ES Goes to the Circus
Instead of watching elephants balance on their hind legs and 90-pound women fly through the air, I ate lunch in the Pie Car, the dining area for the 300 or so members of the Ringling Bros circus. What does a circus performer eat? It’s certainly not the cotton candy found at concessions, but it’s not health food either. A few D.C. food writers were invited to eat in the dining car and try Chef Michael Vaughn’s food.
Think wedding food. Hotel meeting food. It’s not easy to cook well for hundreds of people, and in a tiny traveling circus train kitchen, it’s no different. The chef prepares breakfast, lunch, dinner and snacks totaling 3,000 meals per week. Performers live 11 months out of the year on this train so everyone has some sort of cooking device in their “room,” from a microwave to a full-fledged range.
We asked the trapeze artist what she eats and she admitted that she mostly “cooks her own food” in her room.
But then I thought about where she was living: on railroad tracks in the middle of nowhere in Southeast D.C. At least for the moment. There is NOTHING for a good few miles. And most everywhere the train stops, in cities all over the country, is far from the actual performance center. How does she find food? A bus transports performers and staff to the supermarket and back. It reminded me of college living, how a shuttle bus took us from campus to the grocer and CVS in 15-minute intervals.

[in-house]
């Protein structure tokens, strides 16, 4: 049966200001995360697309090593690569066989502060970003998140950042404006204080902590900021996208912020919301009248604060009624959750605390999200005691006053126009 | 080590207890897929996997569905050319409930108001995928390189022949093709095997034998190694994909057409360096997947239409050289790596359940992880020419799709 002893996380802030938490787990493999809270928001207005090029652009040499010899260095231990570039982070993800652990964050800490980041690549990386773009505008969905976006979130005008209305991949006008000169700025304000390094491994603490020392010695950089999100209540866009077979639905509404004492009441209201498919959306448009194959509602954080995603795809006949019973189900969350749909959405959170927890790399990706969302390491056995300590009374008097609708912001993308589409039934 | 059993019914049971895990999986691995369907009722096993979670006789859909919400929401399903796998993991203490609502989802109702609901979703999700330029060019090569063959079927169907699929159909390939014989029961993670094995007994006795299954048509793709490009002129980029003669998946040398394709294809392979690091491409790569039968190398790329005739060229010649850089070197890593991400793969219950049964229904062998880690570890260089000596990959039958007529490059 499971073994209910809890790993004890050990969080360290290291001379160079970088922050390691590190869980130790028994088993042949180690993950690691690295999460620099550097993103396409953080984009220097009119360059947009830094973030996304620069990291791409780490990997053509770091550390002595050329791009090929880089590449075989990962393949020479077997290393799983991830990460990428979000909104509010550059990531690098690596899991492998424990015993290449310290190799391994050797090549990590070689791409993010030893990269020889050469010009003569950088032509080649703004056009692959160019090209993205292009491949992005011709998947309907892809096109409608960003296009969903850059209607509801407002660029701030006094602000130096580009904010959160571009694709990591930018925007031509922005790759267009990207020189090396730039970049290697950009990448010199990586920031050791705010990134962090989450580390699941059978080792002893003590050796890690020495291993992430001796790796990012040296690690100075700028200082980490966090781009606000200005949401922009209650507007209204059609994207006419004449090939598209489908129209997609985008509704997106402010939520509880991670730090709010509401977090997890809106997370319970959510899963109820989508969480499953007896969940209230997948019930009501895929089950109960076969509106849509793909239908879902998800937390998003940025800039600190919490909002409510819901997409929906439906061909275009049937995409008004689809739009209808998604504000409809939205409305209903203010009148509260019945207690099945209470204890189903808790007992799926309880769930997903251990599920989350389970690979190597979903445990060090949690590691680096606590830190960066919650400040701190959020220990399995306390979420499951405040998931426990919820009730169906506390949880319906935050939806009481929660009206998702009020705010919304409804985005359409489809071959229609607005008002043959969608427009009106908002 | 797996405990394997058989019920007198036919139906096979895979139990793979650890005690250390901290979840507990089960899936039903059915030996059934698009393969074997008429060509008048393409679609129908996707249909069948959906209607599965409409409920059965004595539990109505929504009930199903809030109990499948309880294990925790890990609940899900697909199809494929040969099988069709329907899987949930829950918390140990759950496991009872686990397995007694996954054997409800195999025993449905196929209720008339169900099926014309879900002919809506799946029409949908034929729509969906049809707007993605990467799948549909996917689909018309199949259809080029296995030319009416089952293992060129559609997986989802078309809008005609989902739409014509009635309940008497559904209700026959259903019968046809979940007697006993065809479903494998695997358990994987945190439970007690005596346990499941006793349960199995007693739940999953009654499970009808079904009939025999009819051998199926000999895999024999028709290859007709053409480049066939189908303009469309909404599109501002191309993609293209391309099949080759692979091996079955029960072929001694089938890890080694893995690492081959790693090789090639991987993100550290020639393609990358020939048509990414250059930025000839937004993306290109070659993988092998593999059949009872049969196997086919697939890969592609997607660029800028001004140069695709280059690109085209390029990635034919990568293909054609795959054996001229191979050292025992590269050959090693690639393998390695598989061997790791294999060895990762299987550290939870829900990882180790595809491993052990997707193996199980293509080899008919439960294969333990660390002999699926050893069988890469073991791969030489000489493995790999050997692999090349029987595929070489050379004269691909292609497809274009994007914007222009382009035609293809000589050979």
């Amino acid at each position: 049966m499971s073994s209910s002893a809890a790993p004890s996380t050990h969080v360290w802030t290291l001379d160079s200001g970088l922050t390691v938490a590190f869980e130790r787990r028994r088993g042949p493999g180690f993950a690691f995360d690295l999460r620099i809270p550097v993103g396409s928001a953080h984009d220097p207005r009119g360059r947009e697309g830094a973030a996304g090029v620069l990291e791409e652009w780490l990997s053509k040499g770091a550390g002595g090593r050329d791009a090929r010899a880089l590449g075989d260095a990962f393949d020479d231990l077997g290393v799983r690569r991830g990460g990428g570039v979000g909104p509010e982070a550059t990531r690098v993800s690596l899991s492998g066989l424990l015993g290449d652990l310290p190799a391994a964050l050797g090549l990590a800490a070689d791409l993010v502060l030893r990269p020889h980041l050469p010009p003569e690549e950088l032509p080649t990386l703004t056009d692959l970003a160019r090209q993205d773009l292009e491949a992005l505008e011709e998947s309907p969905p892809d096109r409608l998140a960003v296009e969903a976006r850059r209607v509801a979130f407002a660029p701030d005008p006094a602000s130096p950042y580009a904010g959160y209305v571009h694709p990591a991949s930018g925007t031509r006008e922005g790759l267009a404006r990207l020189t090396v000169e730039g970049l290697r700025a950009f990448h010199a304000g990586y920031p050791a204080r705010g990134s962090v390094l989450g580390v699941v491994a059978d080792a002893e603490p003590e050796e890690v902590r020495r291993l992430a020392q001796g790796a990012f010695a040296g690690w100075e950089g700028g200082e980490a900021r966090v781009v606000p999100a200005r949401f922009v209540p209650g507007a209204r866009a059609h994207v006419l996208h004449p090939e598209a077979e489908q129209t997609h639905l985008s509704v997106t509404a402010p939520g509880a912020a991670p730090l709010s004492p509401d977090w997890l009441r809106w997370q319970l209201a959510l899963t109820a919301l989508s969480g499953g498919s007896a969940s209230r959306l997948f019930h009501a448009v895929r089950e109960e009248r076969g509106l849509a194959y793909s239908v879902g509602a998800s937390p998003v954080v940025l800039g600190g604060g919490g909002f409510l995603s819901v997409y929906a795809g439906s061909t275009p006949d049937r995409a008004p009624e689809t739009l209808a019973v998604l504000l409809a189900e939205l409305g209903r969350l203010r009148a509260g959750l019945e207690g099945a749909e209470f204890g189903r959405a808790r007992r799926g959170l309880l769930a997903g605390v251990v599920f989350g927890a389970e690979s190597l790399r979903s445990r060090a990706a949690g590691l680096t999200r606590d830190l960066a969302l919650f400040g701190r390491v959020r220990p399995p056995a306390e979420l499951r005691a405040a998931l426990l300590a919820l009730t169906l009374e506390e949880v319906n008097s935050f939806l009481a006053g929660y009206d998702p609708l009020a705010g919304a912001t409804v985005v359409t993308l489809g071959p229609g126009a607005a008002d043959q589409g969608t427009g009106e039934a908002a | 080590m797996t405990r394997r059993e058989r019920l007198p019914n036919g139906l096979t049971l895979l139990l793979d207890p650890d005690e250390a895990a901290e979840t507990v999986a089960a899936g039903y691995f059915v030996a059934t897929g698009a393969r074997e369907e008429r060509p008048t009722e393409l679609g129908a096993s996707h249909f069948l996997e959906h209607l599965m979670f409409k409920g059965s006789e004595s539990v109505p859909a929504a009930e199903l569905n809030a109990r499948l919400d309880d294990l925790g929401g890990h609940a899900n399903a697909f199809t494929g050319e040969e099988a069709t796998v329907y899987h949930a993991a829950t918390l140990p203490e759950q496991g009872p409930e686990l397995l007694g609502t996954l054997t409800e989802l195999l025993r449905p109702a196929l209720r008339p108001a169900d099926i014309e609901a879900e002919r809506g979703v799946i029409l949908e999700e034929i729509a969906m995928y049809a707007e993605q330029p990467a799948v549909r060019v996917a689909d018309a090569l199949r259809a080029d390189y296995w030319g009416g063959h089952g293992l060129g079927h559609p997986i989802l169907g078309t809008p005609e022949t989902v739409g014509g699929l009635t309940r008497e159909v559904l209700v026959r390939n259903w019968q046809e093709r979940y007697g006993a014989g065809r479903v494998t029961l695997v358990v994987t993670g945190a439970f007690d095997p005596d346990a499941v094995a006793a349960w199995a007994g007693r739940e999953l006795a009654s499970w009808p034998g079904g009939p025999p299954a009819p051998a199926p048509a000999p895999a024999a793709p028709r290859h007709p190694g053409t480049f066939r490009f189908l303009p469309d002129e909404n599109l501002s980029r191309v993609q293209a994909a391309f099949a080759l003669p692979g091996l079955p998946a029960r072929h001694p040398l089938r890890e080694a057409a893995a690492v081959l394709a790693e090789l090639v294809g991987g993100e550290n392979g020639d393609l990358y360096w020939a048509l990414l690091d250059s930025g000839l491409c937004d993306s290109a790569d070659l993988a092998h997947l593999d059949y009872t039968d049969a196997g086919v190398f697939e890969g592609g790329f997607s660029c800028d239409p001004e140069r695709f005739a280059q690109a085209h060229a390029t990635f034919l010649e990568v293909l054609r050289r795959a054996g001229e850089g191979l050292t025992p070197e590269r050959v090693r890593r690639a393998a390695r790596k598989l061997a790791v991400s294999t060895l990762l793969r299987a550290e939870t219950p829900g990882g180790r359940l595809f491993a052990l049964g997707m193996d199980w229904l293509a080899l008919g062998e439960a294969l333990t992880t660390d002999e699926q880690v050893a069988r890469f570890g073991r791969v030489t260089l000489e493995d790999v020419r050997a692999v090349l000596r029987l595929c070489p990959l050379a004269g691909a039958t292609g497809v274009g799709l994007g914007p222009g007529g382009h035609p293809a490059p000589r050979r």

We dined with the Ringmaster, a “cowboy” and a trapeze artist, learning about their life on the road. I was shocked to find out that entire families live on this train; the ring master’s wife (who used to perform and has since been promoted to another position) and two kids travel with him. There’s a nursery and a school on the train. It’s this highly structured, insular community, like some sort of bejeweled army.
The circus pulls talent from all of the world and therefore the chef presents global dishes. The most successful dish (top photo) was the bonitza, prepared by their Bulgarian cook: layers of phyllo, feta and butter, butter, butter. Clearly, this shouldn’t be consumed before a death-defying trick, but it was filling. After our meal, I could understand the trapeze artist wanting to be in control of her own diet.
The chef sources his food, like a majority of the U.S., from Sysco, but sometimes gets items from Whole Foods and local outlets. Understandably, it must be hard to keep fresh items in this tiny space.
But the aspect of circus eating we most fell in love with was silliest: the animal-decorated mugs. We plotted stealing them, and asked the PR rep where they found such perfectly themed drinkware. She whispered that we could lift the mug and check the bottom: Pier 1. The circus is sure good at hiding ordinary reality.